There are almost as many water conditions (frothy, glassy, curling) as there are places to paddle. Almost. Here are five of the best spots (rivers, surf breaks, island channels) and ways (sea kayaking, whitewater kayaking, heli-rafting) to get wet this year.
The Salmon River
Bounce down all three branches of the Salmon—Middle, Main, and Lower—the longest stretch of undammed river in the Lower 48, by paddle raft. The Salmon drops more than 5,000 feet in 256 miles through the Frank Church–River of No Return Wilderness Area, and is as diverse as it is epic: cold and creeklike in the ponderosa pines at Boundary Creek, the alpine put-in; warm and wide among the more arid, beachy lower section. The thumping Class II-V rapids (there are over 100 rapids on the 100-mile stretch of the Middle alone), hot-spring interludes, side-hikes to old mining settlements and Shoshone Indian sites, and excellent fly-fishing for smallmouth bass, sturgeon, and cutthroat trout, will keep you more than busy for 17 days.
Outfitter: O.A.R.S., 800-346-6277, www.oars.com
When to Go: June–August
Ecuador: Surf Kayaking the Pacific
Surf-bum for a week on the coast of Ecuador, north of the town of Montanito. Sessions of riding the five- to nine-foot green faces of a secret point break in a surf kayak—a tricky task—are punctuated by naps and meals of fresh corvina (a local fish). Accommodations at the hotel (the nicest in town)are only slightly more upscale than a surf camp, says Small World Adventures owner Larry Vermeeren: "The windows are cracked and the water's not hot." A surf bum wouldn't have it any other way.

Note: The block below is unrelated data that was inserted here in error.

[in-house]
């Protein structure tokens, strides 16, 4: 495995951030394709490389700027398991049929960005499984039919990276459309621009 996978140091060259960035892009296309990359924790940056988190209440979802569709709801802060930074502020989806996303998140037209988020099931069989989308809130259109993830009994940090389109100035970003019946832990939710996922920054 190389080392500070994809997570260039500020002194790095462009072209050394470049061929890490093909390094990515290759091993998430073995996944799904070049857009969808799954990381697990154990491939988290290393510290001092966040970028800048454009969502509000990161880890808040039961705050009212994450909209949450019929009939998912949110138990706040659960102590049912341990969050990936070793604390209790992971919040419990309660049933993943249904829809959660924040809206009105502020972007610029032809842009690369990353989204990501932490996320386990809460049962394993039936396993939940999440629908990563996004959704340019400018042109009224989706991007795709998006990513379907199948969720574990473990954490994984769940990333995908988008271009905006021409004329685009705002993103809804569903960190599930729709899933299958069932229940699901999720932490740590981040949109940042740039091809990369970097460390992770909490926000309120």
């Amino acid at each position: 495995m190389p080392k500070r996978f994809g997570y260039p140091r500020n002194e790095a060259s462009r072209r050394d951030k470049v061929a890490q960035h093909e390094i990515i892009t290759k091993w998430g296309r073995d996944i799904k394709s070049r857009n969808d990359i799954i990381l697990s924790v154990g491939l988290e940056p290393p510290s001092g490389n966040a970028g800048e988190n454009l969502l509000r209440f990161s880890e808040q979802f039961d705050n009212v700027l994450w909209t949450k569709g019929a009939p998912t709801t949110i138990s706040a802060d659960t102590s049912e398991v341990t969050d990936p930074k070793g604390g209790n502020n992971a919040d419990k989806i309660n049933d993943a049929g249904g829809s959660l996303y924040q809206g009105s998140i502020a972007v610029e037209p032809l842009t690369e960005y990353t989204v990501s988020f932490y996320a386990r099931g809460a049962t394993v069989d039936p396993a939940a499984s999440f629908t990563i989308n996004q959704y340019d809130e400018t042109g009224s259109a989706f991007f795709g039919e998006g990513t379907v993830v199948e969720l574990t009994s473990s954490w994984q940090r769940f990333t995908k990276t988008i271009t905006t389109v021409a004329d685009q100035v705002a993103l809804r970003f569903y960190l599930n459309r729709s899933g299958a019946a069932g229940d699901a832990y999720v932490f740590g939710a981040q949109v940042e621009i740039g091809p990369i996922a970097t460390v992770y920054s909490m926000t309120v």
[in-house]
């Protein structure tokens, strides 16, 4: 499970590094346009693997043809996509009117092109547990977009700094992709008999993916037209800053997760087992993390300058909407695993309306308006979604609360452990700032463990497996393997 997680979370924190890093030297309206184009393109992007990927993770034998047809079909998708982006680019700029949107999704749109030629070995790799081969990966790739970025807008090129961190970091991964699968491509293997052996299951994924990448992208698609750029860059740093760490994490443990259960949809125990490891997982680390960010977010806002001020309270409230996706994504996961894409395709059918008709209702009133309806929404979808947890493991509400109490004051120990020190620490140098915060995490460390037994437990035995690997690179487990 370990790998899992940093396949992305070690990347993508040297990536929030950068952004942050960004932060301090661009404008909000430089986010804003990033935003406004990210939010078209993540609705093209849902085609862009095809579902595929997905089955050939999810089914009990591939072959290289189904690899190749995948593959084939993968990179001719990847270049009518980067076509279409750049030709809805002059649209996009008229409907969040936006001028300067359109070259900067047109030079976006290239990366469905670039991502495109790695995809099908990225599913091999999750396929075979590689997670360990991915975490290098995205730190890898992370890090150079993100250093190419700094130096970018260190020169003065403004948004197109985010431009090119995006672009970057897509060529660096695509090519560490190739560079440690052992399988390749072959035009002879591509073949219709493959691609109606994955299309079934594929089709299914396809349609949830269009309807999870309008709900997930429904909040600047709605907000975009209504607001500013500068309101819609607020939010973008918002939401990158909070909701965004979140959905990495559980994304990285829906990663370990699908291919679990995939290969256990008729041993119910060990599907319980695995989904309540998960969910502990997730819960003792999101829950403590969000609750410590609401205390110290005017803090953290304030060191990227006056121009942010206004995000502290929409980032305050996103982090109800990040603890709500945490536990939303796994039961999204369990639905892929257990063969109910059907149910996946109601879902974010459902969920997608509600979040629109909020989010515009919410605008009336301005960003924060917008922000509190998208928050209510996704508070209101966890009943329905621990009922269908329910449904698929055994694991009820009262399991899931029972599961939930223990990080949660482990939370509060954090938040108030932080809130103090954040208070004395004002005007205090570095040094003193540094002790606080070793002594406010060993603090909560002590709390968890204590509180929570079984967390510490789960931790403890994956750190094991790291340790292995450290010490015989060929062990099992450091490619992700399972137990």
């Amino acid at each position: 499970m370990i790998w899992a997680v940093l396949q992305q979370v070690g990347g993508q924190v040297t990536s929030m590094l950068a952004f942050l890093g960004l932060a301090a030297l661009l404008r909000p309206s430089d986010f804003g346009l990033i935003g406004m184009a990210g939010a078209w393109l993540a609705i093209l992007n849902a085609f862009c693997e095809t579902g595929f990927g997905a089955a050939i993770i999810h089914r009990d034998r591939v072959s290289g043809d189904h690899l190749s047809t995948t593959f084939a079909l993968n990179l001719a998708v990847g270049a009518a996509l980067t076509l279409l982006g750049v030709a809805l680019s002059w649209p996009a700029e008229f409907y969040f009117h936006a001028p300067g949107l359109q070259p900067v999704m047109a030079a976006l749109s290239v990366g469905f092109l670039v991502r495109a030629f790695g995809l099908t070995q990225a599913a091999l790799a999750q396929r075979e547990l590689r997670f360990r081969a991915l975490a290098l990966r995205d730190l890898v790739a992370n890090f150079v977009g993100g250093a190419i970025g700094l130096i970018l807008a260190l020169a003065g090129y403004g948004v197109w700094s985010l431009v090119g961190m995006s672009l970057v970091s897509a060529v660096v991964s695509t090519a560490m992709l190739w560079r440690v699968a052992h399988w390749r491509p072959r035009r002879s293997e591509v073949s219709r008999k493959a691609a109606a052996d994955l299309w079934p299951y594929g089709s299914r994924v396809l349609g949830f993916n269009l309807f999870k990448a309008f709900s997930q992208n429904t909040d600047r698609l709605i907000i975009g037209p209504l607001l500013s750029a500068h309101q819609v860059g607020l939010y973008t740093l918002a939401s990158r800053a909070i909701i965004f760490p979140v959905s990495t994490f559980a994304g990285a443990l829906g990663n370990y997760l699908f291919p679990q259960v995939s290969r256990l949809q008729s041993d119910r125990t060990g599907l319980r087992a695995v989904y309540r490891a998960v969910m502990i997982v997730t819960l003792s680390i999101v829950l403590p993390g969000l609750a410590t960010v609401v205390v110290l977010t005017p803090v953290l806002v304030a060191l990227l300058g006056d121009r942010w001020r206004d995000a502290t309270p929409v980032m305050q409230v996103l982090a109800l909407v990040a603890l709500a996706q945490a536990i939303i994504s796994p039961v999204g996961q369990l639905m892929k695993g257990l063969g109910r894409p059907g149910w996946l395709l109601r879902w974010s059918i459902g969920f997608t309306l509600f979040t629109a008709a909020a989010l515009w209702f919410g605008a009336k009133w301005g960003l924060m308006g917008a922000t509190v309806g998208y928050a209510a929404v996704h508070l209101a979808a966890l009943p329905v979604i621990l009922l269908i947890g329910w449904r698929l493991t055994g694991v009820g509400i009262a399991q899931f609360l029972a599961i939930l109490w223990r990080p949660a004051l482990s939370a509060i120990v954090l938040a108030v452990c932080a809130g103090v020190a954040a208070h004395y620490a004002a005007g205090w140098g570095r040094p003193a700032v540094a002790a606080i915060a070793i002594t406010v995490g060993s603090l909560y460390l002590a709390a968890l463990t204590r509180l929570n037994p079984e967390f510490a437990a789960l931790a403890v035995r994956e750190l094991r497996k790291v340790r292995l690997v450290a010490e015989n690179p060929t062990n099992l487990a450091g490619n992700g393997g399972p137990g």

Outfitter: Small World Adventures, 800-585-2925, www.smallworldadventures.com
When to Go: November–March
Canada: Heli-Rafting British Columbia's Klinaklini River
For the eighth time, Butterfield and Robinson, the only outfitter with a Klinaklini River license, will fly clients into the Coast Mountains of northwestern British Columbia for a seven-day, 90-mile descent of the icy river, from heavily forested lake country to Knight Inlet, off the northern tip of Vancouver Island. You'll splash down long wave trains, around logjams, and through glacier-fed Class II–V rapids. "If the water weren't moving," says expedition planner Andrew Murray, "it'd be frozen."
Outfitter: Butterfield and Robinson, 800-678-1147, www.butterfield.com
When to Go: July–August
Mexico: Whitewater Kayaking the Zimatan and Copalita Rivers
Navigating the tight lines within the steep white granite gorges on the upper and lower branches of the Zimatan and Copalita Rivers, you'll encounter play spots, holes, and waves for flatspinning, low-angle cartwheeling, and plenty of must-make moves(as in "Ya gotta stay right, or...well...just stay right!"). After six days paddling the clear, 70-degree Class III-IV waters, tumbling through the lush, high-canopied thorn forests of the southern state of Oaxaca, you'll be dumped into the Pacific near the town of La Cruzecita.
Outfitter: Agua Azul, 208-863-1100, www.aguaazul.com
When to Go: October–November
Tonga: Sea Kayaking the Vava'u Islands
Paddle for 12 days through the Vava'us, a labyrinth of 55 South Pacific islands located about 140 miles north of the main island of Tonga. Mornings are spent kayaking (you'll log two hours a day of mellow paddling in marine caves and alongside limestone cliffs that resemble tilted wedding cakes), afternoons are for snorkeling the hard coral reefs and taking the occasional nip of kava (muddy-dishwater-tasting, mellow-buzz-providing local brew) with island villagers, and nights are all about beach-camping.
Outfitter: Mountain Travel–Sobek, 800-282-8747, www.mtsobek.com
When to Go: September–October
Difficulty level: Easy